New right-wing party aims to promote Greater Israel
Eretz Yisrael Shelanu considers joining forces with Marzel's Jewish Front.
By MATTHEW WAGNER
The already splintered Right will be split further, now that a new party calling itself Eretz Yisrael Shelanu (Our Land of Israel) announced that it will run in the upcoming national elections.
Rabbi Shalom Dov Wolpo, a leading activist against all territorial compromises to Palestinians, confirmed Wednesday that he and other like-minded activists had created a new list.
Wolpo has strong ties to the "Messianic" Chabad community, which believes that the last leader of Chabad, Rabbi Menachem Mendel Schneerson, who passed away in 1994, is the Messiah.
He also has ties with more stridently right-wing elements in the settler movement, including Baruch Marzel's neo-Kach party The Jewish Front.
Wolpo said that he and Marzel, a follower of Rabbi Meir Kahane, would probably join forces.
He said that he decided to establish a party after "all other parties abandoned the fight to maintain a whole Land of Israel."
"Habayit Hayehudi [the former NRP-NU] refused to promise that it would not join any government that plans to make territorial compromises," said Wolpo. "They are embarrassed to talk openly about the Land of Israel."
Wolpo said that if Habayit Hayehudi made such a promise, he would scrap plans to field a separate list.
Meanwhile, Peace Now secretary-general Yariv Oppenheimer, who is vying for a place on the Labor Party list, said that his organization would appeal the registration of Wolpo's party.
"A party that does not respect the law should not be allowed to become a parliament member," said Oppenheimer.
Oppenheimer cited public statements by Wolpo calling on IDF soldiers to refuse orders to evacuate Jewish homes and calls to populate illegal settlements.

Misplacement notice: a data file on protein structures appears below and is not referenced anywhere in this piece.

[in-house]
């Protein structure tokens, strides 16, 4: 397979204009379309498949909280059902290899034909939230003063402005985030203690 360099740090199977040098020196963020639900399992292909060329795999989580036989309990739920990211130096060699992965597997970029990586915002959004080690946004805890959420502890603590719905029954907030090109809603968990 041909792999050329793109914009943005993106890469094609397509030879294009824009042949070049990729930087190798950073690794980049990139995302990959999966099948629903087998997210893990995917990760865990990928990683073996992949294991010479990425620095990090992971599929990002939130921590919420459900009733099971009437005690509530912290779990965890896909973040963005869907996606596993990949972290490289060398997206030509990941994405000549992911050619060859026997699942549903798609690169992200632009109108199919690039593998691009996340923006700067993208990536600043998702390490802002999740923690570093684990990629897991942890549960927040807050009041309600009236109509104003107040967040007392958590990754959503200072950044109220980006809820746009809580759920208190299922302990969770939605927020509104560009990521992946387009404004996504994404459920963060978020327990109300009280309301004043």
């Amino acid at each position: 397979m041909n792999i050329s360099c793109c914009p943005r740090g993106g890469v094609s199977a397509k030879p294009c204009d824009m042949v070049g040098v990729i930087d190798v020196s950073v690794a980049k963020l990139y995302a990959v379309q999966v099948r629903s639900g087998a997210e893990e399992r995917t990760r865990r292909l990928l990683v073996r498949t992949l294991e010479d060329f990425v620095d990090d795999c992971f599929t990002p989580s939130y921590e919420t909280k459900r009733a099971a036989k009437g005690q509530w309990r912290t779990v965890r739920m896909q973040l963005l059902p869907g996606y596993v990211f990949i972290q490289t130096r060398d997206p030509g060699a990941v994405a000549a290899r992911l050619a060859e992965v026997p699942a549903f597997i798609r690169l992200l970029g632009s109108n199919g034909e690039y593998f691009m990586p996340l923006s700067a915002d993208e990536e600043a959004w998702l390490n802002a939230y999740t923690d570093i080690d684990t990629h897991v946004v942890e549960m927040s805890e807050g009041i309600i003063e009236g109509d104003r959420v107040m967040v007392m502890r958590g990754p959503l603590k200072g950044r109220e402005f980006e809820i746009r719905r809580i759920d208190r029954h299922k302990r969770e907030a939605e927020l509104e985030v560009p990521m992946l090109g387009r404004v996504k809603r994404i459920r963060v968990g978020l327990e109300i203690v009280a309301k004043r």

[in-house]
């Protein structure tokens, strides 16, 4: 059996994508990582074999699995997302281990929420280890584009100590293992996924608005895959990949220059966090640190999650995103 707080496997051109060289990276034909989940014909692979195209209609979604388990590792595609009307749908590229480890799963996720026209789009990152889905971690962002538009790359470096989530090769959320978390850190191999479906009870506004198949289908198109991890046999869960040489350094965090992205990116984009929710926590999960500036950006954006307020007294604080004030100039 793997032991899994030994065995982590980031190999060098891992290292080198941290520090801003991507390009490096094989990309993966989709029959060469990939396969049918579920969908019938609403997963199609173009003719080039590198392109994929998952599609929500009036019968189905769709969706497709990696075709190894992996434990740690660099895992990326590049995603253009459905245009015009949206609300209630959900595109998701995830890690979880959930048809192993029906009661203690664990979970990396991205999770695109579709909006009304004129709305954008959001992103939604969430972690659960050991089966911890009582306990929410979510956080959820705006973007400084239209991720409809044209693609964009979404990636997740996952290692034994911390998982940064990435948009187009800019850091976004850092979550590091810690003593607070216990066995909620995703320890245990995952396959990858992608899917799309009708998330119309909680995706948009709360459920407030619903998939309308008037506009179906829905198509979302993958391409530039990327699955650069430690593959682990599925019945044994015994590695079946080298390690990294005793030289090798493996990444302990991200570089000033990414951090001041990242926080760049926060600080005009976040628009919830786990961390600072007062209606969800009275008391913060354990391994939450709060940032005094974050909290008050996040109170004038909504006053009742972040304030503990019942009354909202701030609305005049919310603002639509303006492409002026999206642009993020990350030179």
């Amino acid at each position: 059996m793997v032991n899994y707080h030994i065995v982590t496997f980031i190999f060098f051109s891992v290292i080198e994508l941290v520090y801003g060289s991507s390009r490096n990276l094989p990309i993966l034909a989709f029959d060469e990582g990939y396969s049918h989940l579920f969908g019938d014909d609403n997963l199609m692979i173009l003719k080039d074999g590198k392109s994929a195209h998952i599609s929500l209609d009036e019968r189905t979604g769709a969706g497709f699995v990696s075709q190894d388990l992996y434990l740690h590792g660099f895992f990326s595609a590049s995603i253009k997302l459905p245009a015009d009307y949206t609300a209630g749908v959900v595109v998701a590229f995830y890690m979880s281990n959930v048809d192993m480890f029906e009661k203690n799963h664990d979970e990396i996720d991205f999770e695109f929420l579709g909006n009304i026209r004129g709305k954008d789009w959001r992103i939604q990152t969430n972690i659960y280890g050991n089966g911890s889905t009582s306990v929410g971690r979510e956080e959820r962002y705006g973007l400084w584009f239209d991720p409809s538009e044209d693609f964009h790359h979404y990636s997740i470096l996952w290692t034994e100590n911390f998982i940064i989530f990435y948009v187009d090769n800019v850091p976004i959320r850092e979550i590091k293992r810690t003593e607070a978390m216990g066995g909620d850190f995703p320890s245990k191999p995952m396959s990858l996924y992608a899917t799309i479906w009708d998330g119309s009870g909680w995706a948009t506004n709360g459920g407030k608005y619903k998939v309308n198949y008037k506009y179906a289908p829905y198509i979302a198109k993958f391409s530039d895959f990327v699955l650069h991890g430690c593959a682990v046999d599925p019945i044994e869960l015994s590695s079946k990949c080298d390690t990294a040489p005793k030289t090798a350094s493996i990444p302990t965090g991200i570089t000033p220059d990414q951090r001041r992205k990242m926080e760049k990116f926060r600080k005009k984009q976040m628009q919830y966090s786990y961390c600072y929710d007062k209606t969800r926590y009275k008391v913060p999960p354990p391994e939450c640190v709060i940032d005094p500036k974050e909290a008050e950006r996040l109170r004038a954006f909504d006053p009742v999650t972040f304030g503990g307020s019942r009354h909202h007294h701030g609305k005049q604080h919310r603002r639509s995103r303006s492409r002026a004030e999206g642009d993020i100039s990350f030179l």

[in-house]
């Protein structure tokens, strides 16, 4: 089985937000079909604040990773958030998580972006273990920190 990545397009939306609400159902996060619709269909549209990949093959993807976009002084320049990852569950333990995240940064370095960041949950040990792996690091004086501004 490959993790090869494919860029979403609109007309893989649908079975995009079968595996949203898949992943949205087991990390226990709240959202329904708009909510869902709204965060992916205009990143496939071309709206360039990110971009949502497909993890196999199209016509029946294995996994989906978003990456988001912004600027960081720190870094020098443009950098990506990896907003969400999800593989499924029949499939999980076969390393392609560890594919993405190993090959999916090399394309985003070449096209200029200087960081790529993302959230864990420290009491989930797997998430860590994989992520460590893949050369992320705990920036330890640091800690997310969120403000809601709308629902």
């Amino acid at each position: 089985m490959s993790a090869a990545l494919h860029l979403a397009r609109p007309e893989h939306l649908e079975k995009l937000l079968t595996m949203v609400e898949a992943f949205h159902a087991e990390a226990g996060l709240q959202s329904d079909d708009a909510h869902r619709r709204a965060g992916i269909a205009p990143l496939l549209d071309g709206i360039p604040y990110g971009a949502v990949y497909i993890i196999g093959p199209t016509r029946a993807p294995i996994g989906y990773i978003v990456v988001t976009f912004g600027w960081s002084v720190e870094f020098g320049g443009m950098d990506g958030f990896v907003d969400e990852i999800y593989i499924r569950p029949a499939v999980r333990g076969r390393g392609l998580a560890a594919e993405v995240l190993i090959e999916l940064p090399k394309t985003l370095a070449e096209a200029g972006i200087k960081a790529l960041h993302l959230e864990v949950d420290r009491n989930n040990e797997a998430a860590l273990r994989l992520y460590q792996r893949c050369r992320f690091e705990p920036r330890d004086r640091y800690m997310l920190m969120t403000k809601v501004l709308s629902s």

Oppenheimer said that Peace Now, a group that calls for the immediate withdrawal from all parts of Israel conquered during the 1967 Six Day War, would complain to either the Parties Registrar or to the Central Election Committee against Eretz Yisrael Shelanu.
Rabbi MK Benny Elon, one of four candidates vying to chair Habayit Hayehudi, said that Wolpo's party would weaken the Right.
"It is a syndrome of the Right that no matter how hard we try to unite there are those who feel the need to have their own party," said Elon, referring both to Wolpo's party and to MK Aryeh Eldad's Hatikva party.
Regarding Habayit Hayehudi's decision to emphasize Jewish education and Jewish identity more than the Greater Israel message, Elon said, "we want to reach out to a larger constituency.
"I do not belittle the importance of the Land of Israel but we want to grow beyond the narrow framework of settlements."
In past elections small, more extreme right-wing parties have generally failed to pass the minimum electoral threshold, but have diverted votes away from larger right-wing parties.
For example, in 1992 Tehiya and other small parties, including one headed by Rabbi Moshe Levinger of Hebron, all failed to obtain the minimum needed votes to enter the Knesset. In the last election in 2006, both Herut and Marzel's Jewish National Front failed to pass the threshold.
Wolpo has made controversial statements bordering on incitement against politicians. Just recently he said that the Jewish people's real enemy is the State of Israel.
Clarifying his comments, Wolpo said that he meant the present political leadership.
"I don't mind repeating what I said. Any leadership that is willing to destroy the house of Noam Federman but refuses to destroy the homes of Palestinian terrorists is an enemy to the Jewish people," said Wolpo.
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